The application shall contain a description of the invention, including drawings where necessary, and a precise statement of the subject matter for which protection by the patent is sought (patent claims). The fact that the invention relates to a chemical compound shall not imply that a specific use must be disclosed in the claim. The description shall be sufficiently clear to enable a person skilled in the art to carry out the invention on the basis thereof. An invention which relates to or uses biological material, in the cases referred to in section 8a, only be considered to be disclosed in a sufficiently clear manner if the requirements of section 8a are also complied with.

The application shall also contain an abstract of the description and patent claims. The abstract shall merely serve as technical information and may not be taken into account for any other purpose.

The inventor shall be identified by name in the application. If a patent is applied for by someone other than the inventor, the application shall contain a declaration from the applicant stating his right to the invention. If the Norwegian Industrial Property Office finds reason to doubt the applicant's right to the invention, the right can be required proven.

The applicant shall pay the prescribed application fee. A prescribed annual fee shall also be paid for every fee year beginning before the application is finally decided upon.

A fee year in accordance with this Act comprises one year and shall be reckoned the first time from the day on which the application was filed and thereafter from the corresponding day of the calendar year.

Section 8a. If, when carrying out an invention, this involves the use of biological material which is not available to the public and cannot be described in the application documents in such a manner as to enable a person skilled in the art to carry out the invention on the basis thereof, a sample of the biological material shall be deposited not later than on the date of filing of the application. The sample shall thereafter always be deposited so that anyone who under this Act is entitled to be furnished with a sample of the biological material should be furnished with a sample in Norway. The King shall decree where deposits may be made.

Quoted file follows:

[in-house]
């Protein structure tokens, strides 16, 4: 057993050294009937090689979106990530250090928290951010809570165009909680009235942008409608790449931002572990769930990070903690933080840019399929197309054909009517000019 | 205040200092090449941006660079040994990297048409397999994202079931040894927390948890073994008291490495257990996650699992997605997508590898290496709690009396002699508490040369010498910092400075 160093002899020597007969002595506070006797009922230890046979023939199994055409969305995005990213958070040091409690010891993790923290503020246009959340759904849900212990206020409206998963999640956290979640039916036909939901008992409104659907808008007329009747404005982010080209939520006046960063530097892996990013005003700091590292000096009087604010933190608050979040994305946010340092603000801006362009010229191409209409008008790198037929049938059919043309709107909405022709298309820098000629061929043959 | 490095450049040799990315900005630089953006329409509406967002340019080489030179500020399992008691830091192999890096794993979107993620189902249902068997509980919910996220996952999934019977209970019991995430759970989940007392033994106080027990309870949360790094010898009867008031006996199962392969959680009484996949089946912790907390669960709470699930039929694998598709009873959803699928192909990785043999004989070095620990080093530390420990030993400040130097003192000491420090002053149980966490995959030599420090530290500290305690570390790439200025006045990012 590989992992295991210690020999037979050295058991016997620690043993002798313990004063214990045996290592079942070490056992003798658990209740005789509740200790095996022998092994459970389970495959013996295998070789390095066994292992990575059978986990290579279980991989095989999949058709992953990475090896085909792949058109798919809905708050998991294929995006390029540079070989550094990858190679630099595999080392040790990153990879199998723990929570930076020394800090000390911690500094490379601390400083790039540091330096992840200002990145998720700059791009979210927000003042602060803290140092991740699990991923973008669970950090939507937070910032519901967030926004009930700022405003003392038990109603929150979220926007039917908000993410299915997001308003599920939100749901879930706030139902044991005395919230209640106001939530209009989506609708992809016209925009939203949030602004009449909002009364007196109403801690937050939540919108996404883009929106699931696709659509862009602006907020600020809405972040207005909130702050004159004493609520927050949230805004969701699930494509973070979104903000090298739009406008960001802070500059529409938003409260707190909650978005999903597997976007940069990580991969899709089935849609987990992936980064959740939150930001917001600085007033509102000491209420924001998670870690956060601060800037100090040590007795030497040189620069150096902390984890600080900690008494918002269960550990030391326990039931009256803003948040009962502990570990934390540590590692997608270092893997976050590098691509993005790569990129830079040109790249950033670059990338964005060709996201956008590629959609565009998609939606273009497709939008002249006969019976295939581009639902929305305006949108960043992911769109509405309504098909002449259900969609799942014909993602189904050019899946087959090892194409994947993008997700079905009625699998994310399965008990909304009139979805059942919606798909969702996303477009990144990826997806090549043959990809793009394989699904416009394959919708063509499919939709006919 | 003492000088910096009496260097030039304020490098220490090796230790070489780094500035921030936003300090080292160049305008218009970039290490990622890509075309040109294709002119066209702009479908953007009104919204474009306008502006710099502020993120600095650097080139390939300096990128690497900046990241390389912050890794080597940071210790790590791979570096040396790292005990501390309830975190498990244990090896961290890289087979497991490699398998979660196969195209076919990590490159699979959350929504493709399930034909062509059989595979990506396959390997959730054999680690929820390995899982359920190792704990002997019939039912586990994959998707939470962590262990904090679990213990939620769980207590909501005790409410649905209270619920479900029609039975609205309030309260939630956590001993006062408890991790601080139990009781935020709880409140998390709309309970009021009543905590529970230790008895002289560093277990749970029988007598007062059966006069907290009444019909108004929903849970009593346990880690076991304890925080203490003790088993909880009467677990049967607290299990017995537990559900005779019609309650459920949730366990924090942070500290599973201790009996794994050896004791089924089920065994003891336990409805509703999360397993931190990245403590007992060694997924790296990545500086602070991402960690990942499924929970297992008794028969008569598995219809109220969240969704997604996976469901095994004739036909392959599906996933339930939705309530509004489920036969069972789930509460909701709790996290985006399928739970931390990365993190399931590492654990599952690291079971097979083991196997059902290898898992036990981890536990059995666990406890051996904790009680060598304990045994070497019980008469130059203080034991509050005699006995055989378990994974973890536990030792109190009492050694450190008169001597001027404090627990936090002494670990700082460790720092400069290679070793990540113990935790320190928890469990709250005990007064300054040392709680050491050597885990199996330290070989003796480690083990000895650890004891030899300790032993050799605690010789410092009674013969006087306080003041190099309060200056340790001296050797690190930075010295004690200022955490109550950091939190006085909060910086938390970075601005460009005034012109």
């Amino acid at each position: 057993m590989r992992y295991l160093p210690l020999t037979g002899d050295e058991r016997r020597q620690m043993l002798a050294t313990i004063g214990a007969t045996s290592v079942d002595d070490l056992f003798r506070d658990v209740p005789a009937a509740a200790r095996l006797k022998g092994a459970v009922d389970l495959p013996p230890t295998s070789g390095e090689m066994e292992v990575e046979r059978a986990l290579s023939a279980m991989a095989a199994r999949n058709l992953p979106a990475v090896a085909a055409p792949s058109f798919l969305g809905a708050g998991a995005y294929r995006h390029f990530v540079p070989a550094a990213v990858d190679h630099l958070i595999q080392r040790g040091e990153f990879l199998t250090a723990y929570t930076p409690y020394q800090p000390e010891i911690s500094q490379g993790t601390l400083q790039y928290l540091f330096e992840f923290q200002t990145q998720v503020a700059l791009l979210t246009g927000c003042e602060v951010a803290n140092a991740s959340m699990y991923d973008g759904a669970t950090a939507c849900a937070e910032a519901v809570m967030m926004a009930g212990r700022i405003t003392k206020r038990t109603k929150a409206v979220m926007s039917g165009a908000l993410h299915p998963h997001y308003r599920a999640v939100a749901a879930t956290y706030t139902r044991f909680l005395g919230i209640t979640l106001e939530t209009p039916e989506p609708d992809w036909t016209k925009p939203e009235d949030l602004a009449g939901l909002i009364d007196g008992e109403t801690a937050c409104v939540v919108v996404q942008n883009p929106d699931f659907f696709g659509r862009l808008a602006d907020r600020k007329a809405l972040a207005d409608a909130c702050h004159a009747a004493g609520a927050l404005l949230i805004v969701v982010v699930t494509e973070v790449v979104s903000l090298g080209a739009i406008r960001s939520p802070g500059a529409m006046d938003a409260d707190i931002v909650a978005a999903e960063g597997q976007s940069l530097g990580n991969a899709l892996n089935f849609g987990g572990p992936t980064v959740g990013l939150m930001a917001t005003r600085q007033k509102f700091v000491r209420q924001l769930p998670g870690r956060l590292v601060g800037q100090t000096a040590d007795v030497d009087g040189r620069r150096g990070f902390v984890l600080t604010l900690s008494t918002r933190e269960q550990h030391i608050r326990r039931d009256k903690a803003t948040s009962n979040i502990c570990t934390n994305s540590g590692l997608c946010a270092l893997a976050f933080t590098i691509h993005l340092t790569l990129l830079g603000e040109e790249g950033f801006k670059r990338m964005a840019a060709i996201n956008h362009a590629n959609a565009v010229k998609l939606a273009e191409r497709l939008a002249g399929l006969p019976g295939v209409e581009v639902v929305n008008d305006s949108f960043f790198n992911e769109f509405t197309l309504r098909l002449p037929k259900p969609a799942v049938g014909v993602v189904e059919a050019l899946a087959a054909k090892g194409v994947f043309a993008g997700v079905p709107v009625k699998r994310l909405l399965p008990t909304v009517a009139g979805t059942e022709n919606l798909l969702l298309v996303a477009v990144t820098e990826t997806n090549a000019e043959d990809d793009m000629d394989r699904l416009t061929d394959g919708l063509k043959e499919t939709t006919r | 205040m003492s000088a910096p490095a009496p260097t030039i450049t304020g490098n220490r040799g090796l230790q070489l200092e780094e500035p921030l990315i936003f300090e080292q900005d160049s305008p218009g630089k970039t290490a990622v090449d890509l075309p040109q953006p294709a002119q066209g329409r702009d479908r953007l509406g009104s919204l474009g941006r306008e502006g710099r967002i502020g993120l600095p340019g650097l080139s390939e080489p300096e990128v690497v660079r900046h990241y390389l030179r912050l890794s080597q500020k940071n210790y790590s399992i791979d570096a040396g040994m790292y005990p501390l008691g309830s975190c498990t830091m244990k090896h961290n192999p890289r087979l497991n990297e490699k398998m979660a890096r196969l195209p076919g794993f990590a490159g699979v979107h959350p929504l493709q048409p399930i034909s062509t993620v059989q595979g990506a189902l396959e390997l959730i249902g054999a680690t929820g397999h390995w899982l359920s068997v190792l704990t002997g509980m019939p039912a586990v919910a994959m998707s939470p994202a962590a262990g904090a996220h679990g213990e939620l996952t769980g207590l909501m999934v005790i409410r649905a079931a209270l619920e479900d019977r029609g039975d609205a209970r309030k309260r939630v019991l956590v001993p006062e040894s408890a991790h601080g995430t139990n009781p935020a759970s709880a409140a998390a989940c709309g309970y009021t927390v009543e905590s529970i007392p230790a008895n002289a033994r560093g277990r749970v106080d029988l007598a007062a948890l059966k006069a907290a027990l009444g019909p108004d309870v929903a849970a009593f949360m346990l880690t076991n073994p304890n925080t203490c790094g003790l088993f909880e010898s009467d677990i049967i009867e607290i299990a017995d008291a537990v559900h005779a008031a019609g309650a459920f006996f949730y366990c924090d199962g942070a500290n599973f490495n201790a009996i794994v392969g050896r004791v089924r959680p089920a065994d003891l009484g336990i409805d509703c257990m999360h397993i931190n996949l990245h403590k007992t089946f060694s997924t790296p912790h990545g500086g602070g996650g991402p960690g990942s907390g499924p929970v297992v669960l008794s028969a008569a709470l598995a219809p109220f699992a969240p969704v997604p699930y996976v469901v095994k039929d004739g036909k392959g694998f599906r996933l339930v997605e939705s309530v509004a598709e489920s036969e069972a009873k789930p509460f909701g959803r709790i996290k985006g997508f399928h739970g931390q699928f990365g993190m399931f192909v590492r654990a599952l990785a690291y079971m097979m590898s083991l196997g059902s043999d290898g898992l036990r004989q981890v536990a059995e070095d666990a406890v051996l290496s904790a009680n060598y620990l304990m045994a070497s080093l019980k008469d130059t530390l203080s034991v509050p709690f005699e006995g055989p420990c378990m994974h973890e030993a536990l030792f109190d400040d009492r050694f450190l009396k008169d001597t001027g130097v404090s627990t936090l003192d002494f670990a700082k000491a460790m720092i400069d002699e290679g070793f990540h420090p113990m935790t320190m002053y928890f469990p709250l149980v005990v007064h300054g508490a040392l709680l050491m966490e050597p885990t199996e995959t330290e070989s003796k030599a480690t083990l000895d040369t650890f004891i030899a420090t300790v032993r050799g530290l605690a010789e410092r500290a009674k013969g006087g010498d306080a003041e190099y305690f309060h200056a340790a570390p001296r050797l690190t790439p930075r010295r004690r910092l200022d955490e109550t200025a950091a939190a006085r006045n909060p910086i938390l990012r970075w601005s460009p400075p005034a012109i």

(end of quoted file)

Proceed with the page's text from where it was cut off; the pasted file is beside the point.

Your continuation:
If a deposited culture of a microorganism ceases to be viable or a sample of the culture cannot be furnished for other reasons, it may be replaced by a new culture of the same microorganism within the prescribed time limit and on the other conditions laid down by the King. In that case, the new deposit shall be deemed to have been made on the date that the previous deposit was made.

Section 8 b. If an invention concerns or uses biological material or traditional knowledge, the patent application shall include information on the country from which the inventor collected or received the material or the knowledge (the providing country). If it follows from the national law in the providing country that access to biological material or use of traditional knowledge shall be subject to prior consent, the application shall state whether such consent has been obtained.

If the providing country is not the same as the country of origin of the biological material or the traditional knowledge, the application shall also state the country of origin. The country of origin means for biological material the country from which the material was collected from its natural environment and for traditional knowledge the country in which the knowledge was developed. If the national law in the country of origin requires that access to biological material or use of traditional knowledge shall be subject to prior consent, the application shall state whether such consent has been obtained. If the information set out in this subsection is not known, the applicant shall state that.